What is to be done
Seems to me, that's what TJ's talking....making light of my silliness in market timing, but I've had a point all along, a strategy based on it.
spshapiro said: TJ, what we are discussing here is the virtue of different methods, not specific investments. What I believe is relevant is that we a similar rhythm to this market, and have seen a way to exploit it rather than bemoan it.
You may recall myself and Owl, back as far as three years ago, talking about the comparison to now and the 1965-1982 range-bound market, which also synchs with the 17 year cyclical bear/bull theory.
One of my barometers was the premise that DOW 14,000 was massively overvalued similarly to the Dow's repeated roof @ 1,000 from '65 to '82 - based on credit driven consumption and valuations based on MBS derivatives, combined with the zenith in consumer & government debt, as well as wages and unemployment, it doesn't take rocket scientist to conclude an economy will stagnate without wages to support consumption, regardless how good corporate earnings are, if those earnings aren't reciprocal in the form of jobs or other trickle down, it's not sustainable.
Simply put, until we see serious change on the fiscal, tax and foreign trade front, this market is range-bound, left completely dependent on the Fed to attempt to placate the short comings of Congress & the Senate.
This is where I'd have an "I told ya so" for Owl, who felt that monetary policy alone could cure all ills.
SP... I wasn't speaking of any specific investments. As I have said in recent weeks my style has changed from a short term swing trader to a dividend investor. Yes, I invest in stocks yielding 10%+ and you can feel free to call me foolish if you wish. I will continue to reinvest my dividends, gain more shares and grow my account.
My guess is that nearly all of us have bought some shares in the past month at a price that is higher than the current price. If you bought dividend stocks and are satisfied with the yield at the time you purchased you are probably not going to sell those shares for a loss unless you see a buying opportunity that you can reasonably say will be more profitable.
If your share price dropped, and you did not expend too much cash on your initial purchase, then dollar cost averaging may be an option. This reduces your basis and increases the yield.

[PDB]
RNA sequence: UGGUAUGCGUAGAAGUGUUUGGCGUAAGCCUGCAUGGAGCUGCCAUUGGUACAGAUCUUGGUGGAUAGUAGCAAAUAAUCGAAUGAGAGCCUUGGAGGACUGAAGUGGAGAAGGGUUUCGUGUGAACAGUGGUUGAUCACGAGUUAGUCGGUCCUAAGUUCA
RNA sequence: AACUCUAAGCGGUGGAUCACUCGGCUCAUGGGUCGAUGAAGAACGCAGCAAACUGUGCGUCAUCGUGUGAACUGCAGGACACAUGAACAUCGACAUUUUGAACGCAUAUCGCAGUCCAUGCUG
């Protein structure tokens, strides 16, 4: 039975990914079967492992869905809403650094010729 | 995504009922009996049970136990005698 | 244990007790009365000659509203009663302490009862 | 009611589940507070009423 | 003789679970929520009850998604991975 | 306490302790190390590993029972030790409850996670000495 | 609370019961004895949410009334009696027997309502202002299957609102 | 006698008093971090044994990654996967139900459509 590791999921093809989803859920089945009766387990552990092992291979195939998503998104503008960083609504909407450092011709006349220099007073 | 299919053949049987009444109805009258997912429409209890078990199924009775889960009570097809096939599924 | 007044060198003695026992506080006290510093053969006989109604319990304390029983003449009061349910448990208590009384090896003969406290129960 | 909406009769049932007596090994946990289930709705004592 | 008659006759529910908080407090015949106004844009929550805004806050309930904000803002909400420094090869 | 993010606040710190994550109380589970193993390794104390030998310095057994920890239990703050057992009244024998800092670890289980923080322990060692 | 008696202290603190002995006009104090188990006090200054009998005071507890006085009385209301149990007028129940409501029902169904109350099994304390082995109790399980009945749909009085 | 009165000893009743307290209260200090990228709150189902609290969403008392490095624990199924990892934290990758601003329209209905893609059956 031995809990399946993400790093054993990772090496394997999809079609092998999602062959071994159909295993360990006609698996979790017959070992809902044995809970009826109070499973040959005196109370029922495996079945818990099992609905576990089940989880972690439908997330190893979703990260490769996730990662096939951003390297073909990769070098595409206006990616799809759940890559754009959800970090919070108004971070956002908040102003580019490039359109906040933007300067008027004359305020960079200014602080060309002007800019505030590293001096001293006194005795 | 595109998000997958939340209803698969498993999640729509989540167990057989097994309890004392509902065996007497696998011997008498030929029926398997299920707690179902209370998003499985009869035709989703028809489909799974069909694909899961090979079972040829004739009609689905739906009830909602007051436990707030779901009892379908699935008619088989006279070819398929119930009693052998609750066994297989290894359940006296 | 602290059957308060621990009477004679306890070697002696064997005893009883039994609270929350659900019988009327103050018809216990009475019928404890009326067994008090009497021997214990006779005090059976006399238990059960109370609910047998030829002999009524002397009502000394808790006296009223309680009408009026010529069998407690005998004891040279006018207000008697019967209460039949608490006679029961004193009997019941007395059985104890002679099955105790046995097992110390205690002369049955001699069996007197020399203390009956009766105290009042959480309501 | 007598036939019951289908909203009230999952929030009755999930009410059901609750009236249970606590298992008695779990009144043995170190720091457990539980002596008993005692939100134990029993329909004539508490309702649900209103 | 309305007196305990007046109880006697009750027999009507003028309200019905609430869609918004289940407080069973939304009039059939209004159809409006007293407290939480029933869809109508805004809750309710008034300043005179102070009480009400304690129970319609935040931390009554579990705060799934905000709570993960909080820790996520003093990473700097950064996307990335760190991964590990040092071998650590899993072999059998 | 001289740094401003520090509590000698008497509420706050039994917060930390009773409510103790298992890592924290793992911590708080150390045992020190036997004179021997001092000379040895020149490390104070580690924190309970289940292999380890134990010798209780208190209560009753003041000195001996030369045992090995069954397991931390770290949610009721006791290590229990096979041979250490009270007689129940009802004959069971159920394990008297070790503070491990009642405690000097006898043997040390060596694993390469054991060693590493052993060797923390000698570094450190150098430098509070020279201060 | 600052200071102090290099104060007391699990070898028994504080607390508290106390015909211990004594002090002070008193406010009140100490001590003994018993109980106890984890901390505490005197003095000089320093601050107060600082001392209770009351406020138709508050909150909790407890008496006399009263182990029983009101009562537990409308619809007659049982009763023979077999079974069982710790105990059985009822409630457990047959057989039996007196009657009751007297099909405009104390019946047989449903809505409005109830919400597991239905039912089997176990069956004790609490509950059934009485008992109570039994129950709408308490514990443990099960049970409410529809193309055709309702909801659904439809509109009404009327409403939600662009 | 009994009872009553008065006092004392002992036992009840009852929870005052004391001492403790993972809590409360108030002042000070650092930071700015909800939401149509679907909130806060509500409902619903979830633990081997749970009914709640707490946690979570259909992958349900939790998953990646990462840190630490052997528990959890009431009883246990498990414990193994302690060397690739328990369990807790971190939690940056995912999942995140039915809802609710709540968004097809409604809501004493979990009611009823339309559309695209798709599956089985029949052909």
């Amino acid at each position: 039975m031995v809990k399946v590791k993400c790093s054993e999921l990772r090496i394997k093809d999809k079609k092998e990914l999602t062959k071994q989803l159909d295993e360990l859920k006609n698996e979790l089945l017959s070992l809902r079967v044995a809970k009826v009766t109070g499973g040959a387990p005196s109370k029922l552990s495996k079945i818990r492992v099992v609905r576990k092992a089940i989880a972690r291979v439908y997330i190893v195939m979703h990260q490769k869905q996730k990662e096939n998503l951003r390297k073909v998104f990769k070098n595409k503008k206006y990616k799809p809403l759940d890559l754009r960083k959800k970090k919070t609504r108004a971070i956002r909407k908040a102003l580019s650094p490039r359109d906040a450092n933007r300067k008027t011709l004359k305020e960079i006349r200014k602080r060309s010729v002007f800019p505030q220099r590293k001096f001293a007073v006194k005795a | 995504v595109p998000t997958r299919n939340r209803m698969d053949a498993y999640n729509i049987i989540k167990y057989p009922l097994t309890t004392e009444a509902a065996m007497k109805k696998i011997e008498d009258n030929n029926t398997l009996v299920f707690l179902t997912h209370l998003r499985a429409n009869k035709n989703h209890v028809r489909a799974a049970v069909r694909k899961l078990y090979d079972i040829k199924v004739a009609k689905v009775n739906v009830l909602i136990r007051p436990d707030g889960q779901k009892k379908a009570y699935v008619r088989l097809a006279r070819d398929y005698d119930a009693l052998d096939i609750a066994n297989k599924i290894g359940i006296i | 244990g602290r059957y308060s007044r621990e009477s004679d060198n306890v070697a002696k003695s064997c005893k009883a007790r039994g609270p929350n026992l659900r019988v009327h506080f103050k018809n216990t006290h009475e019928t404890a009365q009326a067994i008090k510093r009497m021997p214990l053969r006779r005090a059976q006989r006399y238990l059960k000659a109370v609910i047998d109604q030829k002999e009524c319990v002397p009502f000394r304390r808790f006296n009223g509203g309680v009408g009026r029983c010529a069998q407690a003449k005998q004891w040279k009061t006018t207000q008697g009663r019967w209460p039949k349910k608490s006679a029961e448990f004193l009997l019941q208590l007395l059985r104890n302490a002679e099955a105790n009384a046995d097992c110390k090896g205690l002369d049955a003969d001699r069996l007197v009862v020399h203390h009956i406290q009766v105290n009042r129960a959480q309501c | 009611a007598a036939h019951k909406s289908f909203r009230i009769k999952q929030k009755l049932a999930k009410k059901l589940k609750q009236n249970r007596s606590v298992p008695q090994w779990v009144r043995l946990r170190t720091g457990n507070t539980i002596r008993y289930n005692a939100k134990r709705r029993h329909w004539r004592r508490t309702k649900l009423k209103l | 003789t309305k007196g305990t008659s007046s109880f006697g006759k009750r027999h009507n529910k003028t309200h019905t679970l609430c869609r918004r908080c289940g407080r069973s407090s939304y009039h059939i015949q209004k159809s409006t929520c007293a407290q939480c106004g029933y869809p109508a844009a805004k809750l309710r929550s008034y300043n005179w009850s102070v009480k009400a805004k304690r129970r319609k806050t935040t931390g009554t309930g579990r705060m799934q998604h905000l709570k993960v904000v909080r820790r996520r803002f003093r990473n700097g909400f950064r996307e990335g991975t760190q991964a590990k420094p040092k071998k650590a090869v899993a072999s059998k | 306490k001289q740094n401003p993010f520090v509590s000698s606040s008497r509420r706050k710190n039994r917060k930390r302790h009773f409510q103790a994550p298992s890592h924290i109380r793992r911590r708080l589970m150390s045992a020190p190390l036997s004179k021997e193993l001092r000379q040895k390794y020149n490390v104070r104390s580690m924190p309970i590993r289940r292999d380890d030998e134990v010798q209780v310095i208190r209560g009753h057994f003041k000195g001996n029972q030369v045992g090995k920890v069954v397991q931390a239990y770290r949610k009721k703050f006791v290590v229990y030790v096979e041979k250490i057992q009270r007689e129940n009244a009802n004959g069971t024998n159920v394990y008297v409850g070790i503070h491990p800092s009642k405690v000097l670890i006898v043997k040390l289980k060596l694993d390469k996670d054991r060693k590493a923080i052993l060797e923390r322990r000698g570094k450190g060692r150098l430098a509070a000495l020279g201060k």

Without going into specifics the spreadsheet of my holdings indicates when any of my holdings is overpriced or underpriced relative to the other stocks in my portfolio. I use this info to make my buying/selling decisions. If stocks A, B, C, & D all increase/decrease about 1% on any given day my system will normally tell me to hold all shares. If however one of these were to increase by 4% in a day it would probably signal me to sell off some of those shares.
How about this from the NY Times:
Why aren't Europe's banks lending? Could part of it be because they are being force fed their own countries sovereign bonds:
The situation is already beyond repair.
Play the range? Okay. Buy high yielders? Maybe.
In my opinion there will be a day (or a series of days) when the equity markets capitulate to Europe due to a catalyst like Italy defaulting or Germany leaving the euro. That's a better day to be a buyer.
It also gives adage to my points above.
I would suggest to EVERYONE here to go and stop trading real money and go for some paper trading for a few days and do HEAVY paper trading to understand the market better at current times. Keep futures graphs up and watch how they change over the day and start picking out the patterns and correlations between your favorite stocks and market indexes. Then play the patterns with real money, as they are fairly consistent. Technicals mean VERY little at current times. You're better off following patterns and fundamentals. I ran with technicals for the past 6 weeks (up to mid-Nov) and lost so much money. I'm now following fundamentals (for the past two weeks) and coming out with solid gains each day (not always big, for example today I put up $1880 with commissions and came out with $30 profits, partly my fault for not trading my Netflix puts off earlier for an extra $160).